Pfaff's study indeed goes against the idea that more drug arrests are being made, but more convictions and longer sentences are coming from those arrests as a direct result of the war on drugs and the sentencing guidelines that are the result.
 

Madea

zip a dee doo dah
Staff member
#5
I think anytime you remove a person's (in this case the Judge) ability to make common sense decisions that fit the individual situations, you create a mess (just as we have in our schools with our "no tolerance" policies).
 

Winchester

When you need FIREPOWER!
#6
Oh boy....where to start on this one. I have a little experience with this subject and I hope GC jumps in here also.

First off, please tell me again how these drug offenders are "non-violent"? Please, please, please tell me? Especially after last summer's "non-violent" drug user (casual recreational usage I'm sure) shot at me and my Sgt at 1am in the morning and then later that same day shot at officers from 4 different agencies before killing his girlfriend and her unborn baby, carjacked a tractor trailer log truck, fully loaded, and rammed 4 police vehicles before finally being shot himself!

Please tell me how these non-violent drug users never break into people's homes and businesses to steal their belongings? Or how they never commit armed robberies or home invasions to get money to buy more drugs? Or how these non-violent drug users never drive a vehicle while high on drugs at all hours of the day.....while YOUR family is also on the road?

There is NO SUCH THING as a non-violent drug offender, lets get that straight right now. If you never had the pleasure of dealing with a drug offender, you have no clue what you are talking about! Period, end of story! Come back when you, or a close family member, has almost been killed by one of these "non-violent" drug offenders.


Second, the prison systems is full of "non-violent" drug offenders. Just ask one of them and they will ALL tell you that they didn't do anything. But if you want the truth, go talk to the people who put them in prison!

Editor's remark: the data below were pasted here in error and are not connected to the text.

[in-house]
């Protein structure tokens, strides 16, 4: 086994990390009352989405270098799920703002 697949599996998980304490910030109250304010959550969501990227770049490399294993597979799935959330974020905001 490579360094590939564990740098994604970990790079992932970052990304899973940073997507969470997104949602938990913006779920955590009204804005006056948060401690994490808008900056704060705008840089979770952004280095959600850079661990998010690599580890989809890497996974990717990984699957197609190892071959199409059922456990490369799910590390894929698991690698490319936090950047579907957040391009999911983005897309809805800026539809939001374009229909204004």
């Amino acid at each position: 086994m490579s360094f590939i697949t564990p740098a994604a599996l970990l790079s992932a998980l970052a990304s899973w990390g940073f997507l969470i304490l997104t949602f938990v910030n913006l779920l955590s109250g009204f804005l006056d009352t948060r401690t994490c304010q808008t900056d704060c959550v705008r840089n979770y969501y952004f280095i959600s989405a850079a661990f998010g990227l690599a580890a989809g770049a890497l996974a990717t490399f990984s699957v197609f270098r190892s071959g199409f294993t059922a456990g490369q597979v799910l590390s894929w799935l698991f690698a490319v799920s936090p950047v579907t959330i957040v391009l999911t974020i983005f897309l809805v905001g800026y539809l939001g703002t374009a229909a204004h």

Third, mandatory sentencing came about because "bleeding heart" liberal judges were letting these free for them only to get arrested time and time again. It's still a revolving door but it's somewhat better now.



Sorry for the rant. And I have lost my train of thought as the wifey just came in with dinner.
 

lotstodo

aka "The Jackal"
#7
I do have experience with drug offenders, lots of it, but I'm also smart enough to know that my personal experience is not universal nor is it a replacement for scientifically conducted national studies or the statistics published by the federal and state governments.
 

Madea

zip a dee doo dah
Staff member
#8
Winchester, I do recognize that you (and Colson) come at this from a different viewpoint. I truly started this because I had researched the term "Mass Incarceration".
 

Winchester

When you need FIREPOWER!
#9
Winchester, I do recognize that you (and Colson) come at this from a different viewpoint. I truly started this because I had researched the term "Mass Incarceration".
I think that was where I was headed the other day when the wifey brought home dinner. I usually loose my train of thought when food appears. lol

I also saw his advertisements and was wondering the same thing. The only thing I can think he's talking about is the population of prisons being predominately black or Latino. And because of this, their liberal thinking concludes it must be wholesale mass incarcerations in order to have such a imbalanced racial diversity. That is simply total BS. Cops go where the crime happens. Crimes happen more often in black neighborhoods so naturally more blacks are arrested. If more blacks are arrested, more go to prison. It's simple math.

To be honest with you, you'll have to ask him directly what he means by that comment.
 

J-man

This post will self-destruct in 5, 4, 3, 2, 1....
Staff member
#10
I'll be the first to admit I couldn't be in LE, I just don't know how you, GD, and many others do it. That being said I'd rather a guilty go free rather than a truly innocent get locked up. Don't get me wrong, I have no problem locking 'em up if found guilty by a jury of their peers (yes, I know it's not perfect but it's the system we have). But it does bother me that sometimes truly innocent people get incarcerated when they either have bad legal counsel or cannot prove their innocence. It could happen to anyone of us at any time no matter how hard we try to be a good person. It's probably rare but I'm certain it happens. I know it isn't what this thread was about and I don't mean to hijack it (so don't arrest me).
 

Guard Dad

Administrator
Staff member
#11
I'm going to address this question